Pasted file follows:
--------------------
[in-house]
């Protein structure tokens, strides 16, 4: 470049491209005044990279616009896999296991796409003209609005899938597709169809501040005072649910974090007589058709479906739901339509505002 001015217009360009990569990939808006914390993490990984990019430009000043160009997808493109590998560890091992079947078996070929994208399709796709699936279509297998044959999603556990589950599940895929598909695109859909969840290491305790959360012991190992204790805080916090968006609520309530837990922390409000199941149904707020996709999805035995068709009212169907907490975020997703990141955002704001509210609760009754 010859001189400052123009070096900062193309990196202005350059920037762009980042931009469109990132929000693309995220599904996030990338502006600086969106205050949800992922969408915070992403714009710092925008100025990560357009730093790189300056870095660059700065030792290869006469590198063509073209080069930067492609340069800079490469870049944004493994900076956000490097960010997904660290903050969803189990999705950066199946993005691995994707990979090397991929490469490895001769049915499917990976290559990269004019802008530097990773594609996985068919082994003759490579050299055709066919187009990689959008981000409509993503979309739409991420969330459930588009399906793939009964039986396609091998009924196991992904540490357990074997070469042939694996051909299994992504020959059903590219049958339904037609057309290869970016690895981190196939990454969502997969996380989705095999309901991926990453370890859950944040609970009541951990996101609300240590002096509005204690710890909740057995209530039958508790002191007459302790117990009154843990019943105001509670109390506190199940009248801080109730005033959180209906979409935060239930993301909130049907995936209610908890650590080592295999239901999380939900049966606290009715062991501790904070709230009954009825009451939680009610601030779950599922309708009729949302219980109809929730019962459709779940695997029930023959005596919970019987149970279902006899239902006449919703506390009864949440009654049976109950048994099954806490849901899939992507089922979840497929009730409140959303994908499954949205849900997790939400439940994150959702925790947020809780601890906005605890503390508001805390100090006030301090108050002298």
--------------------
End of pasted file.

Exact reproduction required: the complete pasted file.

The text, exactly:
[in-house]
């Protein structure tokens, strides 16, 4: 470049491209005044990279616009896999296991796409003209609005899938597709169809501040005072649910974090007589058709479906739901339509505002 001015217009360009990569990939808006914390993490990984990019430009000043160009997808493109590998560890091992079947078996070929994208399709796709699936279509297998044959999603556990589950599940895929598909695109859909969840290491305790959360012991190992204790805080916090968006609520309530837990922390409000199941149904707020996709999805035995068709009212169907907490975020997703990141955002704001509210609760009754 010859001189400052123009070096900062193309990196202005350059920037762009980042931009469109990132929000693309995220599904996030990338502006600086969106205050949800992922969408915070992403714009710092925008100025990560357009730093790189300056870095660059700065030792290869006469590198063509073209080069930067492609340069800079490469870049944004493994900076956000490097960010997904660290903050969803189990999705950066199946993005691995994707990979090397991929490469490895001769049915499917990976290559990269004019802008530097990773594609996985068919082994003759490579050299055709066919187009990689959008981000409509993503979309739409991420969330459930588009399906793939009964039986396609091998009924196991992904540490357990074997070469042939694996051909299994992504020959059903590219049958339904037609057309290869970016690895981190196939990454969502997969996380989705095999309901991926990453370890859950944040609970009541951990996101609300240590002096509005204690710890909740057995209530039958508790002191007459302790117990009154843990019943105001509670109390506190199940009248801080109730005033959180209906979409935060239930993301909130049907995936209610908890650590080592295999239901999380939900049966606290009715062991501790904070709230009954009825009451939680009610601030779950599922309708009729949302219980109809929730019962459709779940695997029930023959005596919970019987149970279902006899239902006449919703506390009864949440009654049976109950048994099954806490849901899939992507089922979840497929009730409140959303994908499954949205849900997790939400439940994150959702925790947020809780601890906005605890503390508001805390100090006030301090108050002298």